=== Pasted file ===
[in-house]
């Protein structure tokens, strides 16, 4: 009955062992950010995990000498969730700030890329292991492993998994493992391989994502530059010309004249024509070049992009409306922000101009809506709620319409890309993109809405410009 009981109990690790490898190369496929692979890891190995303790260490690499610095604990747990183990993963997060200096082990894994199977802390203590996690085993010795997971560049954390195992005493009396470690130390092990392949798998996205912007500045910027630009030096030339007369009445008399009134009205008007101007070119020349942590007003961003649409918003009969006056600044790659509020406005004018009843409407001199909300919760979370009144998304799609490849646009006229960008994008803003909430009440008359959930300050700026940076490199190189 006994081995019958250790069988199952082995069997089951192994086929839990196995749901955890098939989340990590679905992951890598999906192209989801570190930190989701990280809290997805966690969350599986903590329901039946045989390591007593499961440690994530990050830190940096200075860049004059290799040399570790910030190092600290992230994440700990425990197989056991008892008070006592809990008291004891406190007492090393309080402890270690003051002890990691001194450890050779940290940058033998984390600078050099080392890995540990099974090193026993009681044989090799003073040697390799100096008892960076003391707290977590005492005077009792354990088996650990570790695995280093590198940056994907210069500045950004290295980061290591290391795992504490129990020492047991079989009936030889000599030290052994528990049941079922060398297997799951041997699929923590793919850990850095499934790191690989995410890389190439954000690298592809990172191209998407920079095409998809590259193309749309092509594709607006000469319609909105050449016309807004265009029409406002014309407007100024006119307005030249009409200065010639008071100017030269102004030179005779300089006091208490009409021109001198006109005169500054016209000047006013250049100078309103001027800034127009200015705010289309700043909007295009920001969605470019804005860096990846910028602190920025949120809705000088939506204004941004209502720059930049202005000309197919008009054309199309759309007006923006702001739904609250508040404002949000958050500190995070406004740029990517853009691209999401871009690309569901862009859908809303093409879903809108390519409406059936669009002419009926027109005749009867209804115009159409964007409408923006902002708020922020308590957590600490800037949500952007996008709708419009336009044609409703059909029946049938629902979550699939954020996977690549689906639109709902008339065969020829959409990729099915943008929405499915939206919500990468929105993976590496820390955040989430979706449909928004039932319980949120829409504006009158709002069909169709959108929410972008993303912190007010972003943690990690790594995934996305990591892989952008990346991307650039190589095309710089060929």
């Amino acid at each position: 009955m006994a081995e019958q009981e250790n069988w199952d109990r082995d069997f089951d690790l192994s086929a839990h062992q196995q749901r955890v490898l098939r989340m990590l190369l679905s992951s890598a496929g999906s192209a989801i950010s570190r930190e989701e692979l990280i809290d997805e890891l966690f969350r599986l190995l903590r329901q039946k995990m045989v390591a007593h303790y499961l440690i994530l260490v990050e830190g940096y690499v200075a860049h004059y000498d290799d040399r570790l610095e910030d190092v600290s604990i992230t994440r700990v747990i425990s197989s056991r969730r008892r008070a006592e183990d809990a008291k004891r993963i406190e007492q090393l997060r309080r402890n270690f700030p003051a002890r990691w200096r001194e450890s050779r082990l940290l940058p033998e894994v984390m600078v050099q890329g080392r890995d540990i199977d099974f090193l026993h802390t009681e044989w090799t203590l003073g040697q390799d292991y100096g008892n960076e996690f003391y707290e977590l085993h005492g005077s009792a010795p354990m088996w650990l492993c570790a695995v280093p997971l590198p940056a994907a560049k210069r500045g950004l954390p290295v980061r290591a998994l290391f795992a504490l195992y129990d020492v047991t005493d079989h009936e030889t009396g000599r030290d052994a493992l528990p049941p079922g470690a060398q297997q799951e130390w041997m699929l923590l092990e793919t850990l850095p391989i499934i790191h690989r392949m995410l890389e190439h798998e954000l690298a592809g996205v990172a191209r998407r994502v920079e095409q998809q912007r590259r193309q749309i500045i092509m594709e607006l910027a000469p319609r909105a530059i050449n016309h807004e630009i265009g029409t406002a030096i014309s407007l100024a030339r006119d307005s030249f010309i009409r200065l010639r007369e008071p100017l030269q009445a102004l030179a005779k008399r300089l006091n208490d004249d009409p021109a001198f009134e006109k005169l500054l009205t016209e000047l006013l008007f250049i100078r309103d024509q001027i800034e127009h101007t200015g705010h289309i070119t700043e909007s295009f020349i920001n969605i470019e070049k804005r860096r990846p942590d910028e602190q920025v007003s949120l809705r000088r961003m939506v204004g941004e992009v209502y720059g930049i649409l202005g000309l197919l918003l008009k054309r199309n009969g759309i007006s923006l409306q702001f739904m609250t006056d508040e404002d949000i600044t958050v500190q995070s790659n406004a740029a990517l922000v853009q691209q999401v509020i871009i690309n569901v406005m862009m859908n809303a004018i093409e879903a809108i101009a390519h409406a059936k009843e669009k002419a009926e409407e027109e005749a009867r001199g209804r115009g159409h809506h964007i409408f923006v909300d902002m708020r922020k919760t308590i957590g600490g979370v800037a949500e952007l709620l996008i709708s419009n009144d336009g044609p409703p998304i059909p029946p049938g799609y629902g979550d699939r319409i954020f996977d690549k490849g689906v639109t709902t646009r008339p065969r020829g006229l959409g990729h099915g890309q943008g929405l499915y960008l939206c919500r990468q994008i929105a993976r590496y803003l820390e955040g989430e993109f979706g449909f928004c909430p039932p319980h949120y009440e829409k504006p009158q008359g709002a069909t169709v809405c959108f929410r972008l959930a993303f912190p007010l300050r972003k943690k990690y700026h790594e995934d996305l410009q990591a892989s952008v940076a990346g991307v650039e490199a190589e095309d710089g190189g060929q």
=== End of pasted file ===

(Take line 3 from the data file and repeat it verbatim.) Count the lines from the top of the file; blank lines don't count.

């Amino acid at each position: 009955m006994a081995e019958q009981e250790n069988w199952d109990r082995d069997f089951d690790l192994s086929a839990h062992q196995q749901r955890v490898l098939r989340m990590l190369l679905s992951s890598a496929g999906s192209a989801i950010s570190r930190e989701e692979l990280i809290d997805e890891l966690f969350r599986l190995l903590r329901q039946k995990m045989v390591a007593h303790y499961l440690i994530l260490v990050e830190g940096y690499v200075a860049h004059y000498d290799d040399r570790l610095e910030d190092v600290s604990i992230t994440r700990v747990i425990s197989s056991r969730r008892r008070a006592e183990d809990a008291k004891r993963i406190e007492q090393l997060r309080r402890n270690f700030p003051a002890r990691w200096r001194e450890s050779r082990l940290l940058p033998e894994v984390m600078v050099q890329g080392r890995d540990i199977d099974f090193l026993h802390t009681e044989w090799t203590l003073g040697q390799d292991y100096g008892n960076e996690f003391y707290e977590l085993h005492g005077s009792a010795p354990m088996w650990l492993c570790a695995v280093p997971l590198p940056a994907a560049k210069r500045g950004l954390p290295v980061r290591a998994l290391f795992a504490l195992y129990d020492v047991t005493d079989h009936e030889t009396g000599r030290d052994a493992l528990p049941p079922g470690a060398q297997q799951e130390w041997m699929l923590l092990e793919t850990l850095p391989i499934i790191h690989r392949m995410l890389e190439h798998e954000l690298a592809g996205v990172a191209r998407r994502v920079e095409q998809q912007r590259r193309q749309i500045i092509m594709e607006l910027a000469p319609r909105a530059i050449n016309h807004e630009i265009g029409t406002a030096i014309s407007l100024a030339r006119d307005s030249f010309i009409r200065l010639r007369e008071p100017l030269q009445a102004l030179a005779k008399r300089l006091n208490d004249d009409p021109a001198f009134e006109k005169l500054l009205t016209e000047l006013l008007f250049i100078r309103d024509q001027i800034e127009h101007t200015g705010h289309i070119t700043e909007s295009f020349i920001n969605i470019e070049k804005r860096r990846p942590d910028e602190q920025v007003s949120l809705r000088r961003m939506v204004g941004e992009v209502y720059g930049i649409l202005g000309l197919l918003l008009k054309r199309n009969g759309i007006s923006l409306q702001f739904m609250t006056d508040e404002d949000i600044t958050v500190q995070s790659n406004a740029a990517l922000v853009q691209q999401v509020i871009i690309n569901v406005m862009m859908n809303a004018i093409e879903a809108i101009a390519h409406a059936k009843e669009k002419a009926e409407e027109e005749a009867r001199g209804r115009g159409h809506h964007i409408f923006v909300d902002m708020r922020k919760t308590i957590g600490g979370v800037a949500e952007l709620l996008i709708s419009n009144d336009g044609p409703p998304i059909p029946p049938g799609y629902g979550d699939r319409i954020f996977d690549k490849g689906v639109t709902t646009r008339p065969r020829g006229l959409g990729h099915g890309q943008g929405l499915y960008l939206c919500r990468q994008i929105a993976r590496y803003l820390e955040g989430e993109f979706g449909f928004c909430p039932p319980h949120y009440e829409k504006p009158q008359g709002a069909t169709v809405c959108f929410r972008l959930a993303f912190p007010l300050r972003k943690k990690y700026h790594e995934d996305l410009q990591a892989s952008v940076a990346g991307v650039e490199a190589e095309d710089g190189g060929q």